I & You

DramaWatch Weekly: home run

Bobby Bermea finds the key to "Fences." Plus: Lady Day at Emerson's, Tim Stapleton's art, bubble-bath theater, openings and closings.

Gabriel, blow your horn!

Portland’s theater makers are a supportive lot, so it was no surprise that several prominent actors were in the audience at Portland Playhouse on the night last week that I went to see the current production of Fences. But I didn’t expect, necessarily, to see Michelle Mariana, Brenda Hubbard and Jeff Gorman – who’d sat together in the front row – clustered on the sidewalk after the show, asking the same question I was asking: “Which door is Bobby going to come out of?”

For my part, I’d come to the show specifically to see what Bobby Bermea and director Lou Bellamy had done with a seemingly small yet, to my mind, crucial role in August Wilson’s most celebrated drama. But I wasn’t the only one to come away powerfully struck by his performance.

(Disclosure: Bermea, in addition to a busy career as an actor and director, is a contributing writer for Oregon ArtsWatch, and he and I served together a few years ago on the Drammy Awards committee.)

Bobby Bermea (left) as Gabriel and Lester Purry as Troy in “Fences.” Photo: Brud Giles

Fences was Wilson’s “I’ll show them” play, the one in which he departed from his usual discursive, multivalent approach and proved he could write a more conventionally structured drama with a singular focus, something more akin to the classic “well-made play.” The story is about the towering, often glowering figure at its center, a former Negro Leagues baseball star named Troy Maxson, and the other characters exist as bodies in his orbit, the narrative’s several lines of tension pulsing between each of them and him, the hub of the wheel. In terms of action, what’s going on is mostly between Troy and his son Cory, who wants to play college football, despite his father’s bitterness about how his own opportunities were limited.  Or between Troy and his wife, Rose, who eventually laments not making the big man leave room for her wants and needs. Or between Troy and his longtime friend Jim Bono, who slips from admiration to concern to sad resignation as his hero self-destructs. Or …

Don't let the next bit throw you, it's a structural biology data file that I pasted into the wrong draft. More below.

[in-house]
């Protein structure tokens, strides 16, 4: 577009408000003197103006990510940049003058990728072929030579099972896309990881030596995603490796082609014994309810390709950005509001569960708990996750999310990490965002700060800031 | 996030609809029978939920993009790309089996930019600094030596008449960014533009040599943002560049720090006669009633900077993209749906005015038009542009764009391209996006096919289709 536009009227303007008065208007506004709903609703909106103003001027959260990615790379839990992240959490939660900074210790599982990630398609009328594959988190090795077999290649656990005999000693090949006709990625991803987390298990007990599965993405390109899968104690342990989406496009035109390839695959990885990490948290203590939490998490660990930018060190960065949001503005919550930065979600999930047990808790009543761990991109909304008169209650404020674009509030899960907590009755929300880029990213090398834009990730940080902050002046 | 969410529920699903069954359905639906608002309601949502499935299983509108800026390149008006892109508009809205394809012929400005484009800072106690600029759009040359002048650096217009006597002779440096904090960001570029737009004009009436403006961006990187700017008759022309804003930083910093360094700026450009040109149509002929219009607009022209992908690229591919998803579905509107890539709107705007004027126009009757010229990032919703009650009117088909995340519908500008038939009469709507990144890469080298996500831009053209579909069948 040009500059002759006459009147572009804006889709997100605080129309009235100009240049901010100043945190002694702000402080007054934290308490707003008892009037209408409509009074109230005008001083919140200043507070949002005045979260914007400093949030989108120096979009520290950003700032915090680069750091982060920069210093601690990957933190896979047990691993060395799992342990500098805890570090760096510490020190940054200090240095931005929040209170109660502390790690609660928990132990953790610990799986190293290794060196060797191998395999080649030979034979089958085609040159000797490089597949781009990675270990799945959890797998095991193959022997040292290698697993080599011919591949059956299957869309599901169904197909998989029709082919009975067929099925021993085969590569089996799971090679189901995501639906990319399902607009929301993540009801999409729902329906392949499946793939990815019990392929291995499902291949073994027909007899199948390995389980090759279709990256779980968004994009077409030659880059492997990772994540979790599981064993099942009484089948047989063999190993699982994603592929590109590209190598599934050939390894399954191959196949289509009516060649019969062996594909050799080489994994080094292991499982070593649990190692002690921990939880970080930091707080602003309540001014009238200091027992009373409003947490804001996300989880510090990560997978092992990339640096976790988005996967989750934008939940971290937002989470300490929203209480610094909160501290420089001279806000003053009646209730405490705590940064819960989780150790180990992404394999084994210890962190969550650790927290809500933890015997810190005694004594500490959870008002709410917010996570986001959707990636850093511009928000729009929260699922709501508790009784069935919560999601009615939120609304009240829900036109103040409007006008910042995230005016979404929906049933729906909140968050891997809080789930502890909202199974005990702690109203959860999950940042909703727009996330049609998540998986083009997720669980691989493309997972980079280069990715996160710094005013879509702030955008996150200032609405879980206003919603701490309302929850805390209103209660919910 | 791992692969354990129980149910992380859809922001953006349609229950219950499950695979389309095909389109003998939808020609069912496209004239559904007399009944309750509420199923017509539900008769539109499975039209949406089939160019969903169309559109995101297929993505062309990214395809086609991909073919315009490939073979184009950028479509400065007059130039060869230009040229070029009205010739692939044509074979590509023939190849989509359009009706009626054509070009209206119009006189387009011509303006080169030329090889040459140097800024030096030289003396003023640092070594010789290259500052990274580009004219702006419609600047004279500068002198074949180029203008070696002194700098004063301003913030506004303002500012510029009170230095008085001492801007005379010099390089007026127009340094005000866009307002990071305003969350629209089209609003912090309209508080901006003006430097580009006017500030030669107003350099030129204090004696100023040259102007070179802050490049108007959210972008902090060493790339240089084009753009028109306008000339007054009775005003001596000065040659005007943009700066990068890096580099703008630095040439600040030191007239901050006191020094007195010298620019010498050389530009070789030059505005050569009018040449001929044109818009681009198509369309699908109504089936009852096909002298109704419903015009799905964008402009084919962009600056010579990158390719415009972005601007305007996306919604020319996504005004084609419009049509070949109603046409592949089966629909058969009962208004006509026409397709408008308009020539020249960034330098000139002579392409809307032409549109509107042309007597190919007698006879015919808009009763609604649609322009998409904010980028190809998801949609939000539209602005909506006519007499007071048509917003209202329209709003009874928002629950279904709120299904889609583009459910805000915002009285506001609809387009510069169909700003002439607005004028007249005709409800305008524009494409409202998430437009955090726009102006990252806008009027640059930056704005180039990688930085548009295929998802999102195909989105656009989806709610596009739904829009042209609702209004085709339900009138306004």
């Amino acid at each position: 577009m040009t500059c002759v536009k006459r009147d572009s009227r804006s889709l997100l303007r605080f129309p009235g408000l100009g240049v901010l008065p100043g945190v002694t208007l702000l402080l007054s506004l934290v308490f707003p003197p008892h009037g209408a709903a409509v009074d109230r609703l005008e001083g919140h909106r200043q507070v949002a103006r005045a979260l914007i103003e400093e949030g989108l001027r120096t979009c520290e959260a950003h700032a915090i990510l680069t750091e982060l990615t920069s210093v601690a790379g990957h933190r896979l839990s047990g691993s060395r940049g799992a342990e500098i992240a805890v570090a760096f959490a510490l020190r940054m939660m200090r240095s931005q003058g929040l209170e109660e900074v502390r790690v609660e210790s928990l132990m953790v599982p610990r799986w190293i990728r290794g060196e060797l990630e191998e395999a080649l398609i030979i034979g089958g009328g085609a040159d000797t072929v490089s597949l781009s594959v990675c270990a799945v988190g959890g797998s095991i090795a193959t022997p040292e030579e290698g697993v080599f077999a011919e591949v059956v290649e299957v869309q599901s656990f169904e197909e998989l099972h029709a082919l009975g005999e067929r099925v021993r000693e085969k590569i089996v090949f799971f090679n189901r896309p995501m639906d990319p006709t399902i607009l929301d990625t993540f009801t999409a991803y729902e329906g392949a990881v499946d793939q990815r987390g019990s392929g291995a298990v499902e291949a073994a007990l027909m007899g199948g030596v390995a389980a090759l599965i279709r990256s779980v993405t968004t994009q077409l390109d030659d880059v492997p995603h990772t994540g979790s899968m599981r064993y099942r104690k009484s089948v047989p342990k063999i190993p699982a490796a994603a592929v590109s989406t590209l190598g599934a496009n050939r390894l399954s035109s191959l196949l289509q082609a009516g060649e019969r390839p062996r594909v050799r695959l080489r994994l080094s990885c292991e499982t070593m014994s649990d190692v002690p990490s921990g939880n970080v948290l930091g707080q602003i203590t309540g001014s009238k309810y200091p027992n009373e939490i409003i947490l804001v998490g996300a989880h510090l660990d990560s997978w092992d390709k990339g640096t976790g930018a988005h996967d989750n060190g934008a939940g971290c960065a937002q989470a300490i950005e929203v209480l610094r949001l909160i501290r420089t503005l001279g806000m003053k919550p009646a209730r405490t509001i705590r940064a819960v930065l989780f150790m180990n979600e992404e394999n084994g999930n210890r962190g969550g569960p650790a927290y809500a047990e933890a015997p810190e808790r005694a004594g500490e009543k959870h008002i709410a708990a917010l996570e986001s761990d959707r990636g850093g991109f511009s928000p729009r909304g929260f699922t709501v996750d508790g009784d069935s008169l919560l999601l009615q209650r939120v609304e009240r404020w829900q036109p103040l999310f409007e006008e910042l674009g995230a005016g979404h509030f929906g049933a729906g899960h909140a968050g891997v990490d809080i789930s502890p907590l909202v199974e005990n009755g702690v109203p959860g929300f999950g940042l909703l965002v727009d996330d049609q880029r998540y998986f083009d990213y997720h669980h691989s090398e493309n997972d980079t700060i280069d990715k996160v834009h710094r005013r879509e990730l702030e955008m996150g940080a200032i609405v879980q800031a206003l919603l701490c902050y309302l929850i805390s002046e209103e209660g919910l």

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DramaWatch Weekly: Left Hook

Rich Rubin's Portland boxing tale, part of Vanport Mosaic, takes a jab at the city's woozy racial history. Plus the week's openings and closings.

“Let me tell you somethin’, boy. You never know what’s comin’ … and the sooner you learn that, the better off you be!”

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A few years ago, when playwright Rich Rubin approached Damaris Webb about directing some of his work, she chose the play Cottonwood in the Flood because it told a piece of history unfamiliar to her, the fascinating story of the 1948 Vanport flood. Left Hook, another Rubin play that Webb is directing, in a production that opens Thursday night at the Interstate Firehouse Cultural Center, gets closer to a history she knows. Extending the story of the repeated displacement faced by Portland’s black community, Left Hook is set in the 1970s, as urban renewal roils the Albina neighborhood that had absorbed the black Vanport diaspora a quarter century earlier.

Damaris Webb directs Rich Rubin’s play “Left Hook,” running May 24-June 10, as part of Vanport Mosaic. The cast includes Anthony Armstrong, Kenneth Dembo, Jasper Howard, Shareen Jacobs, Tonea Lolin, and James Savannah. Photo: Shawte Sims

Webb, who has chronicled her bi-racial background in a solo show called The Box Marked Black, grew up in the Irvington neighborhood and none of her family was forced to relocate for the major construction projects of the era – Memorial Coliseum, the I-5 freeway, and an abortive expansion plan for Emanuel Hospital. But she recalls that during the development of Left Hook she was shown a photo of the Black Panthers Portland headquarters when it was in the midst of being shut down by city officials. She recognized someone in the photo: her father, who worked for the Portland Development Commission.

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